In the early 20th century, the zodiac craze swept through America as people consulted the stars for guidance. This guide provides access to materials related to the “Zodiac Craze” in the Chronicling America digital collection of historic newspapers.
A 1915 newspaper announces an outbreak of plague in France is imminent. The following year a Persian savant predicts a certain White House baby will go on to become “Magistrate Ruler of the World.” How do these prophets know? It’s written in the stars! From palm reading to Ouija boards to zodiac signs, Americans have exhibited a bizarre fascination with demystifying their destinies. Gaining recognition in the late 1800’s the reputation of horoscopes has morphed from an ancient pseudo-science into a respectable discipline—featured almost daily in U.S. newspapers by the early 1900’s. Read more about it!
The information in this guide focuses on primary source materials found in the digitized historic newspapers from the digital collection Chronicling America.
The timeline below highlights important dates related to this topic and a section of this guide provides some suggested search strategies for further research in the collection.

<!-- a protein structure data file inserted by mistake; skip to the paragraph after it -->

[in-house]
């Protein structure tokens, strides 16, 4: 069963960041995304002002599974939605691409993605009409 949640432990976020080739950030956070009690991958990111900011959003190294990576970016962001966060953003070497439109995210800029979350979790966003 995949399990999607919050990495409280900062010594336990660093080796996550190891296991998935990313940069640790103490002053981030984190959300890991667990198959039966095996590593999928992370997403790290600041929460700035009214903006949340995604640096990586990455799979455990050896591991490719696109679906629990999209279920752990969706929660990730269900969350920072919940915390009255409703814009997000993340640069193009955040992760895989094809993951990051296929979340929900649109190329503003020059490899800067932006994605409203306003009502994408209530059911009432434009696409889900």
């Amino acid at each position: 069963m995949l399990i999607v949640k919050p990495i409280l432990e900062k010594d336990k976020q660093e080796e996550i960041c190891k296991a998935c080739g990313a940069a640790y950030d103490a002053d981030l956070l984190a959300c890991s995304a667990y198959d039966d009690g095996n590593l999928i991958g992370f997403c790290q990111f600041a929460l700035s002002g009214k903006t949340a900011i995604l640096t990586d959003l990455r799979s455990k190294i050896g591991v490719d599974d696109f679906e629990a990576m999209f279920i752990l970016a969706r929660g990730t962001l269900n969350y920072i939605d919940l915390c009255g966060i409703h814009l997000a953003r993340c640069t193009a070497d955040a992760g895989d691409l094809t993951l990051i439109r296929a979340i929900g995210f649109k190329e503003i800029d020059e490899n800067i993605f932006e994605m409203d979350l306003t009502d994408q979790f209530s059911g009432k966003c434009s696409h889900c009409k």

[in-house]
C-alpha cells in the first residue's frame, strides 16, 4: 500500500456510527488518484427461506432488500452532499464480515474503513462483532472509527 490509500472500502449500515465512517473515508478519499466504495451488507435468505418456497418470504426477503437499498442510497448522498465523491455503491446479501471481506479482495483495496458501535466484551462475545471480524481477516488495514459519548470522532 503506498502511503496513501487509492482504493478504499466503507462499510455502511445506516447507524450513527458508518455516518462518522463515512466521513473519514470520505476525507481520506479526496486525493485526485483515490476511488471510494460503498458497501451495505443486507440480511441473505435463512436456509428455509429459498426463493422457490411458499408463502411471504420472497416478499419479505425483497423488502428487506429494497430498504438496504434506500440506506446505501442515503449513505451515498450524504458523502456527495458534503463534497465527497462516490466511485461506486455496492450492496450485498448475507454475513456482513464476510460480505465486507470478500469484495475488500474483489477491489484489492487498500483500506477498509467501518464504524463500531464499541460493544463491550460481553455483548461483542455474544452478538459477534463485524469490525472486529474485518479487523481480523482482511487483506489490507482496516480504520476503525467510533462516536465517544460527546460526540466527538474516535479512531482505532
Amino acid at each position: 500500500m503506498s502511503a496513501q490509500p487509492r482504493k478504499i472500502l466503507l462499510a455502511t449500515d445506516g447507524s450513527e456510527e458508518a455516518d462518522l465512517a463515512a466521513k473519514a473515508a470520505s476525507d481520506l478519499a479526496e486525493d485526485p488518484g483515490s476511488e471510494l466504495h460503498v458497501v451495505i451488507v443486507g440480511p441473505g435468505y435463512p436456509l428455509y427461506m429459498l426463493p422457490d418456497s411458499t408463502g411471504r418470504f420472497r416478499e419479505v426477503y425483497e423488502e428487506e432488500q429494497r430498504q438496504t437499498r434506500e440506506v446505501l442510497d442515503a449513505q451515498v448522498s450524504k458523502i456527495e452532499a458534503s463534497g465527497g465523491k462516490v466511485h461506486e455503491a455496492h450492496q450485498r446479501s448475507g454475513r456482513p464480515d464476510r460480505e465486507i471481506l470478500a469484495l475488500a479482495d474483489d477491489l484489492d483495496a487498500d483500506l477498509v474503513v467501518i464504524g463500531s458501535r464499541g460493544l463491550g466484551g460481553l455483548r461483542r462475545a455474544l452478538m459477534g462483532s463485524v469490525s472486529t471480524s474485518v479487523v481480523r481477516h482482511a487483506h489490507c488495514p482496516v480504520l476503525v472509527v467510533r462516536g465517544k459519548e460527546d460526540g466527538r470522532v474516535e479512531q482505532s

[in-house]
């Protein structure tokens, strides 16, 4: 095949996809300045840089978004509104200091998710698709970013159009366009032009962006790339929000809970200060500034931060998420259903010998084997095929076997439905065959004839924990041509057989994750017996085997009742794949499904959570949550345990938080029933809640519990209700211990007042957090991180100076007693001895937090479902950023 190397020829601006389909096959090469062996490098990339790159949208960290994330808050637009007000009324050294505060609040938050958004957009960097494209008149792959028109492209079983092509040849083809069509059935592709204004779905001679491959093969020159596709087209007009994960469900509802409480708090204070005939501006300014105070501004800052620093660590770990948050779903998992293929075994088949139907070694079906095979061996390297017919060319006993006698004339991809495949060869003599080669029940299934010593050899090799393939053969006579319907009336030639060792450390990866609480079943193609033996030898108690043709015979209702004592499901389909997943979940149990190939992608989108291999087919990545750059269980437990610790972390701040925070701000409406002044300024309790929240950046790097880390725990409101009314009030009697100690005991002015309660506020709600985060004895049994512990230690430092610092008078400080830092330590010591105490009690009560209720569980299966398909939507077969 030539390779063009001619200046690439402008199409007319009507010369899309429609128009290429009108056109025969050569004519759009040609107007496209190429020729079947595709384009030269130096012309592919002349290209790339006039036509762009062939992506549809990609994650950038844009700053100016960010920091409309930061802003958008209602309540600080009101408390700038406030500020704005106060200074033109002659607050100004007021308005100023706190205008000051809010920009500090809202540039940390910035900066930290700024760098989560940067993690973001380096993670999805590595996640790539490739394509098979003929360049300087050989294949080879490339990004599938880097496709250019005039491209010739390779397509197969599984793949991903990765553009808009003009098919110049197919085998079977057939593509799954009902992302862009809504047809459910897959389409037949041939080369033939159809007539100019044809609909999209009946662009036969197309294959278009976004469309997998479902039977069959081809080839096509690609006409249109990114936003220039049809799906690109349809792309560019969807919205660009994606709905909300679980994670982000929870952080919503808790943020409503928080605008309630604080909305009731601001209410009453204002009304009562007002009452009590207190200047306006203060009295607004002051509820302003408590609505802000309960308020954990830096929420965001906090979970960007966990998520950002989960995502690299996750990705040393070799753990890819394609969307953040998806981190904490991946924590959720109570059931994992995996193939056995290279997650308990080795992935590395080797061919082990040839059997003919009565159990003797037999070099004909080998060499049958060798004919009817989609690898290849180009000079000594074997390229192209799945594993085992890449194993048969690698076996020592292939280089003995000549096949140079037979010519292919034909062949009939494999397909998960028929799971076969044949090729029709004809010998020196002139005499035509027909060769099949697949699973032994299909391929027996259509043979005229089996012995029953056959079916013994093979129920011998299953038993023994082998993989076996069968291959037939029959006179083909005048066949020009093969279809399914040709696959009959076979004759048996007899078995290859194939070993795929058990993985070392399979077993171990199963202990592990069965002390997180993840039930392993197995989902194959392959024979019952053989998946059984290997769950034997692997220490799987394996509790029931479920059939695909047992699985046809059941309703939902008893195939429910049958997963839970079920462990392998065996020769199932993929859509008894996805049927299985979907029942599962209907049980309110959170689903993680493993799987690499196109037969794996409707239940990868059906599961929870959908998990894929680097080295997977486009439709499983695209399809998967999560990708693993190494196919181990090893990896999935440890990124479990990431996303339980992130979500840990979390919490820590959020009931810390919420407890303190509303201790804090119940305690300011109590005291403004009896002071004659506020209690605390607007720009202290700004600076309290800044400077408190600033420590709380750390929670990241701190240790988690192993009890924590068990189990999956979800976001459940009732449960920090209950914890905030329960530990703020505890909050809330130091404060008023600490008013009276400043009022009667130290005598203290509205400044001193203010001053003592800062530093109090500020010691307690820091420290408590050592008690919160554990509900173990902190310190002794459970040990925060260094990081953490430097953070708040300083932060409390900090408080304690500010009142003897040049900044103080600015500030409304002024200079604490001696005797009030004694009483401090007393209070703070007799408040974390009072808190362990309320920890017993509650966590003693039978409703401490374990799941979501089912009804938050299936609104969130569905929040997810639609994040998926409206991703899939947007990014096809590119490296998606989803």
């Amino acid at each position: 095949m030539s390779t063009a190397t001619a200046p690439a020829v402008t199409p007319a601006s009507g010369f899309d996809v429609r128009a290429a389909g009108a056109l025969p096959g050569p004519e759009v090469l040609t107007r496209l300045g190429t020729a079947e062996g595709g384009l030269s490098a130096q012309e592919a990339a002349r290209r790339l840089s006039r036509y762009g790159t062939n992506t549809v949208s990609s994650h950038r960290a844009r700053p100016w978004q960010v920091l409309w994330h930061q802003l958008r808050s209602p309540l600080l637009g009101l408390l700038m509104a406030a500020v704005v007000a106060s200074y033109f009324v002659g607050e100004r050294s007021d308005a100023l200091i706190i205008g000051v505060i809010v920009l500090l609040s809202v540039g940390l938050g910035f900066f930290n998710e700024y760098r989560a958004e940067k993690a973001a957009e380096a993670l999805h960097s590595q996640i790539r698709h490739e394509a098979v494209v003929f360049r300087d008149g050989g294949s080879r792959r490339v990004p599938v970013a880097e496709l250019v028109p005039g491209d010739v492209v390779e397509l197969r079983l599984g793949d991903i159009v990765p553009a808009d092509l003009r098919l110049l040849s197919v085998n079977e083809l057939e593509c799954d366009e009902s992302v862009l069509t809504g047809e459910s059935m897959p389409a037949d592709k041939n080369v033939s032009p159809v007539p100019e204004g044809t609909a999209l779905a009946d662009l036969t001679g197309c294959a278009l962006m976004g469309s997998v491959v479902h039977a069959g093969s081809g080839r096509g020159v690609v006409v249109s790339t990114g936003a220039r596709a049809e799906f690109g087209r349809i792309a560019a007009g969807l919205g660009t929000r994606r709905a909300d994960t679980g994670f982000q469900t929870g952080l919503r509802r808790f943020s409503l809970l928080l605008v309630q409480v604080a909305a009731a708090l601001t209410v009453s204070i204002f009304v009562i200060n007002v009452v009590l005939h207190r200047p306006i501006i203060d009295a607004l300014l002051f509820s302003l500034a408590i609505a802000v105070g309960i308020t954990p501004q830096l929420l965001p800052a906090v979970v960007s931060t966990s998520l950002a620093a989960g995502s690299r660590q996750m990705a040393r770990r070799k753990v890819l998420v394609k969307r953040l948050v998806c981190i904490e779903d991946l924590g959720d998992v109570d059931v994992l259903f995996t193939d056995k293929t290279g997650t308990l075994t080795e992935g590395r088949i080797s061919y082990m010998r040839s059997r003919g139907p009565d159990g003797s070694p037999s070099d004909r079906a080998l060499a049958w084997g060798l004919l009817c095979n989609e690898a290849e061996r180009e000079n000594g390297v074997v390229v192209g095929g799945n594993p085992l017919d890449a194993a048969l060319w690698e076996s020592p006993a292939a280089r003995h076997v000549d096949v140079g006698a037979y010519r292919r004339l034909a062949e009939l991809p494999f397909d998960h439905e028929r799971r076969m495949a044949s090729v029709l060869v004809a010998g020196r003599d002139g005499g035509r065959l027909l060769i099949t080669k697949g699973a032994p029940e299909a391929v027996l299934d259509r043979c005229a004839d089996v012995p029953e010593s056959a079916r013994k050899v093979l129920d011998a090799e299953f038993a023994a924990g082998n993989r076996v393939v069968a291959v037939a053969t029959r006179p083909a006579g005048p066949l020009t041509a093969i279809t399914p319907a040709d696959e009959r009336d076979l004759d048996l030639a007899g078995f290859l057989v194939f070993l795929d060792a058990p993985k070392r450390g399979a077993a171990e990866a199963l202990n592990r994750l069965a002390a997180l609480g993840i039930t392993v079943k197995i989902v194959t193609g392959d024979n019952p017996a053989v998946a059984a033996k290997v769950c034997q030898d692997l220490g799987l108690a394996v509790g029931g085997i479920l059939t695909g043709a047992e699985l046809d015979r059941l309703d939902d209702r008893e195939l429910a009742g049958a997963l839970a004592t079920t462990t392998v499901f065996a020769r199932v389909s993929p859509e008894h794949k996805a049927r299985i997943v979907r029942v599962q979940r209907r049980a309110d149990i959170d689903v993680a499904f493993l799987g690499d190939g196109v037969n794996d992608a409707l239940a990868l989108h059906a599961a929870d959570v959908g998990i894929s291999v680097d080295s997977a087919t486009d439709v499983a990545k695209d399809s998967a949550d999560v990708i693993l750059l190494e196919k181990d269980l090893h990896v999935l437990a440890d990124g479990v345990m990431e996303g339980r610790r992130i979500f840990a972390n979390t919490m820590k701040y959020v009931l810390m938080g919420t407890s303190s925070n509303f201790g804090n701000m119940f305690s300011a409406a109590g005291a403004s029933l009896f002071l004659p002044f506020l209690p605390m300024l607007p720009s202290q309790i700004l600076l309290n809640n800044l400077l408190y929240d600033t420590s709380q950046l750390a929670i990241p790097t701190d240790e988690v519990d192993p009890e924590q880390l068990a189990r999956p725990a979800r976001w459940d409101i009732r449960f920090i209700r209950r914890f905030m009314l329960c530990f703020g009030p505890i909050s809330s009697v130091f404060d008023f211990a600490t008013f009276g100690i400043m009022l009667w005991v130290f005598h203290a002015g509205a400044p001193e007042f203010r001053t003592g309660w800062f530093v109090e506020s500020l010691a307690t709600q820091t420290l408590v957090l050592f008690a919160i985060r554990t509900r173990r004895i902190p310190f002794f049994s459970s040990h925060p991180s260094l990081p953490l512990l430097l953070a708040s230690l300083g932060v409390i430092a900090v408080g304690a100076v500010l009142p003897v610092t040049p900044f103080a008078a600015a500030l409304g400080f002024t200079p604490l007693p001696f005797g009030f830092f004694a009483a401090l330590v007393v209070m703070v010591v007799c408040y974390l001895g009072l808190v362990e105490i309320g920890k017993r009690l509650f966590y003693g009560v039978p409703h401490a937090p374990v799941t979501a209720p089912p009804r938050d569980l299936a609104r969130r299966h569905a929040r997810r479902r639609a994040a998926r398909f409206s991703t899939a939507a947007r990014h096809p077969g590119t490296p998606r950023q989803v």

1879 - 1890
Newspapers feature skeptical articles about the “so-called science” of astrology and its ancient roots.
1891 - 1894
The astrology trend takes off in London and high society American women begin to emulate the ancient tradition “sub rosa,” or in secret.
1895 - 1909
Astrology replaces palm reading as the new mystical fad. Newspapers publish more serious information about zodiac signs and Americans start consulting the stars for guidance in their personal lives.
1914 - 1921
The popularity of Astrology reaches an all-time high. Famous “prophets” or “astrologists” incorrectly predict major political and cultural events such as the end date of WW1, the birth of the future “World’s President,” and the reappearance of the Star of Bethlehem.